Florist or Grocery Store Azaleas

Potted azaleas are often sold at florists' shops and grocery stores. Frequently, they are gifted to people as a blooming houseplant. This article discusses if these azaleas are viable long-term, and will they bloom again?

Like winter-time poinsettias, azaleas purchased from florists or grocery stores typically are grown as short-lived houseplants. They are forced to flower in greenhouses with a tightly controlled growing environment, and it's a shock to the plant's system when it experiences the much different temperature, humidity, and light conditions in your home. Once the blooms fade, these plants typically get thrown away.

Proper care can extend the life of your plant. When you first bring your florist's azalea home from the store, remove any decorative outer foil or other wrapping from around the pot as this can inhibit drainage.

Select a location with bright, indirect light, where the temperature is between 60 to 70°F. Avoid placing it in areas that have dramatic temperature fluctuations.

Potted azaleas bought from stores usually are grown in peat moss that provides good drainage and correct acidic growth conditions. However, peat can dry out quickly if you forget to water the pot. If the potting medium feels bone-dry and plant leaves have drooped, immerse the plant pot in a container of lukewarm water for 15 minutes and afterwards drain the excess water from the pot.

Watering is a common reason for potted azaleas to die. The soil medium should not be too soggy or too dry. Allow the top half inch of potting mix to dry between waterings. Ideally, one should use bottled water or rainwater to hydrate your plant, as municipal water often is too alkaline.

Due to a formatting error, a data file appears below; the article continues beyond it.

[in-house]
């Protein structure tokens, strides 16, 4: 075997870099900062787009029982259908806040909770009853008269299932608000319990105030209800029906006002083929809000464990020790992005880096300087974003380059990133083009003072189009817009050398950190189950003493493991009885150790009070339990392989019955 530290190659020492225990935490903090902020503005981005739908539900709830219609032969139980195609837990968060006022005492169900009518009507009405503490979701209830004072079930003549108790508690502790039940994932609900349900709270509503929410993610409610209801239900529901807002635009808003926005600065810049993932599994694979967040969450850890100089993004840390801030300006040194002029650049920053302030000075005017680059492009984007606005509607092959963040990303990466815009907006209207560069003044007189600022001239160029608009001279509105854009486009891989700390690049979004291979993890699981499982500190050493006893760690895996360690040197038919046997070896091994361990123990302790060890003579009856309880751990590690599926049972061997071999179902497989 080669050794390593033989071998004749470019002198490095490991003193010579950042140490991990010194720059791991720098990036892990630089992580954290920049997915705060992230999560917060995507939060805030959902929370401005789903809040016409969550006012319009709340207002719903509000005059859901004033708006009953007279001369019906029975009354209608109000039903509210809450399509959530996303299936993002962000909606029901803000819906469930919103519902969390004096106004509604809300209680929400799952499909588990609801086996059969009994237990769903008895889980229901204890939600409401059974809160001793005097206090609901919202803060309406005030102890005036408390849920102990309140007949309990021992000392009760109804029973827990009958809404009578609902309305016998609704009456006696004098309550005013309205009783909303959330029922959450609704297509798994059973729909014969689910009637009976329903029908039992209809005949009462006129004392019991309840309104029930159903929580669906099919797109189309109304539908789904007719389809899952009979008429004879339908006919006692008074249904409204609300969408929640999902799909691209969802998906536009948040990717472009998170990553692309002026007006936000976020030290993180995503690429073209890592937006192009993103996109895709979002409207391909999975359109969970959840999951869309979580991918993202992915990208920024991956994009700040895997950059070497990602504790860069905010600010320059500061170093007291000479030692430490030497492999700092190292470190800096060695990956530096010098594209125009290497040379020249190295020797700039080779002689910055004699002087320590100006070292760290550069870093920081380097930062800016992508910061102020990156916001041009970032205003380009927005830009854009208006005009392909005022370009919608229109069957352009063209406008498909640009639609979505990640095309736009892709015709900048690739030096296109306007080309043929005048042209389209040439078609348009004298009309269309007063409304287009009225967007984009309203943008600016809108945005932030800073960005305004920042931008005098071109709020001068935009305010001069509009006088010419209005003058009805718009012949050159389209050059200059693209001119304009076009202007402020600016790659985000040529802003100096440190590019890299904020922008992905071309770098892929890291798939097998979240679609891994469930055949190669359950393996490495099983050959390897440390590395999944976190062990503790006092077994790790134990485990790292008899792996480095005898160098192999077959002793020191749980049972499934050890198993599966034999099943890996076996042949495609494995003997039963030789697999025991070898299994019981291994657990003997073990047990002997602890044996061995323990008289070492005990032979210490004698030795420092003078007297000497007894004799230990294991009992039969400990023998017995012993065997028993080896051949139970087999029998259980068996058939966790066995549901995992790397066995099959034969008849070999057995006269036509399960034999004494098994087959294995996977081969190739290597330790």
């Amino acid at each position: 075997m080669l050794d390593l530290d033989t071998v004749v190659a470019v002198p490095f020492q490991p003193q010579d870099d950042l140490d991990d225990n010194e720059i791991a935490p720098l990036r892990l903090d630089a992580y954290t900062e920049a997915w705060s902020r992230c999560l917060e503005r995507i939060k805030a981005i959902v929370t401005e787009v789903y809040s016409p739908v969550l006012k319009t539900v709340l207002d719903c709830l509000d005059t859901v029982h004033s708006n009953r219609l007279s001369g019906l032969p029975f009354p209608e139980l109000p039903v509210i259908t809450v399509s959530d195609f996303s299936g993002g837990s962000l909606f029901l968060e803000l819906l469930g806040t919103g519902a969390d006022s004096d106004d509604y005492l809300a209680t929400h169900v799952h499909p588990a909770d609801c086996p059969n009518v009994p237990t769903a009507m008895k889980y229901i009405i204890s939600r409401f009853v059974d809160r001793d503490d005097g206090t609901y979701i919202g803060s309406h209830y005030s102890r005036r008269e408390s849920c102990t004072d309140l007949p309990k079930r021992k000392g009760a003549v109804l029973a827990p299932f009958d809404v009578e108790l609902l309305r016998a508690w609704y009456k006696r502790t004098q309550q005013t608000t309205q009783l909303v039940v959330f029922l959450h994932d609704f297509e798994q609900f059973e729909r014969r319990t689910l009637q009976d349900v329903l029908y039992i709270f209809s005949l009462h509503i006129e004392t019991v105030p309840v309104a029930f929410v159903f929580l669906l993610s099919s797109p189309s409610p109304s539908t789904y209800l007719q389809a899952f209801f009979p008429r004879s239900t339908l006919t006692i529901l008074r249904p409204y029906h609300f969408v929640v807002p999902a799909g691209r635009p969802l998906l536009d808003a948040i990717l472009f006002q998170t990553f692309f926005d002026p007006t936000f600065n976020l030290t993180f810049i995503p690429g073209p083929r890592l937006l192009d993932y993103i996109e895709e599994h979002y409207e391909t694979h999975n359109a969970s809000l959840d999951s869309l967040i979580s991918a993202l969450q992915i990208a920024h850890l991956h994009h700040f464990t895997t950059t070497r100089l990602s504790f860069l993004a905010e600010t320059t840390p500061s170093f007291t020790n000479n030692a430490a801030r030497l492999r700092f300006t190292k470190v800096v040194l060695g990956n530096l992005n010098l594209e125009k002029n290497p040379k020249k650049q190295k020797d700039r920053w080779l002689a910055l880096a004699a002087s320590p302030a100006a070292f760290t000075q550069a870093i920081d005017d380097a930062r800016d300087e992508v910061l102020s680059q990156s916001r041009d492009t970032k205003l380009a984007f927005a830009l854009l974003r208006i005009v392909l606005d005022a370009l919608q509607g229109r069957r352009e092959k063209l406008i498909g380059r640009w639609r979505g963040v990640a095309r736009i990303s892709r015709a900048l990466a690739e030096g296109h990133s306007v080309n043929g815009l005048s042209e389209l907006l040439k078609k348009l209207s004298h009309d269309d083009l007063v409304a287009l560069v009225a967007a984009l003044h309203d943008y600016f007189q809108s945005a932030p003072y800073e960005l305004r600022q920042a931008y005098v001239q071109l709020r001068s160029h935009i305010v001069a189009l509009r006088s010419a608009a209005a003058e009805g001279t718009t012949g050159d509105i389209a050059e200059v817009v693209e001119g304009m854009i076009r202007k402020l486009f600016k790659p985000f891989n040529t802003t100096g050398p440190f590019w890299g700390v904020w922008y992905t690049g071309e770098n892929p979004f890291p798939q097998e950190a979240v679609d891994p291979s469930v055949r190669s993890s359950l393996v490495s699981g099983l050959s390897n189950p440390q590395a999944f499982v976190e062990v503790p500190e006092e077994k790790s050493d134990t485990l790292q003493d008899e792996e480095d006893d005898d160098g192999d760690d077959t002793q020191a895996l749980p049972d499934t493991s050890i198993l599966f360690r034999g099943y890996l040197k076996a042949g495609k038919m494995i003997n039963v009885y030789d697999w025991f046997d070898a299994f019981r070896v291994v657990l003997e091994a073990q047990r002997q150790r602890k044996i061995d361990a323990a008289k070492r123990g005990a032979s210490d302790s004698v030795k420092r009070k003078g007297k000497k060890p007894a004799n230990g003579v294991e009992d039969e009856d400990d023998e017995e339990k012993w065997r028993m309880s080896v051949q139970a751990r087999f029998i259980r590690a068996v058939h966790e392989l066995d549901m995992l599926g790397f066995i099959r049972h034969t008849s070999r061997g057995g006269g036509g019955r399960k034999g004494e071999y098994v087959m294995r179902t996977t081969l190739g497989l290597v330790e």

Florist azaleas are almost always Southern Indicas varieties, and generally they cannot tolerate low temperatures. If low temperature is not a concern in your area, then with proper care they can be maintained to bloom again.

After the blooms fade, repot your plant into a larger container with drainage holes using an acidic soil mixture with a pH of 4.5 to 6.0. Purchased potting soil specifically designated for rhododendrons and azaleas works well. Deadhead the spent flowers and prune out any broken, dead, or diseased branches.

In order for these plants to bloom again, they need a chilling period of about two months with temperatures between 40 to 50°F. Commercial growers achieve this by keeping the plants in a controlled environment. One can replicate this by placing your plant in the basement or other suitable location. Reduce watering during this period, but do not allow the soil to completely dry out. After two months of cooler temperatures, move your plant back to a location with 60 to 70°F temperatures.

During the spring/summer months, the plant can be grown outdoors in a protected area. Harden it off gradually over the course of a week to 10 days, by placing the plant outdoors for increasing amounts of time. Fertilize with a product for acid-loving plants during active growth.

Bring your florist's azalea back indoors before first frost as exposure to low temperatures, even for a short time, will kill the plant. Bring it indoors for increasing amounts of time over the course of a week.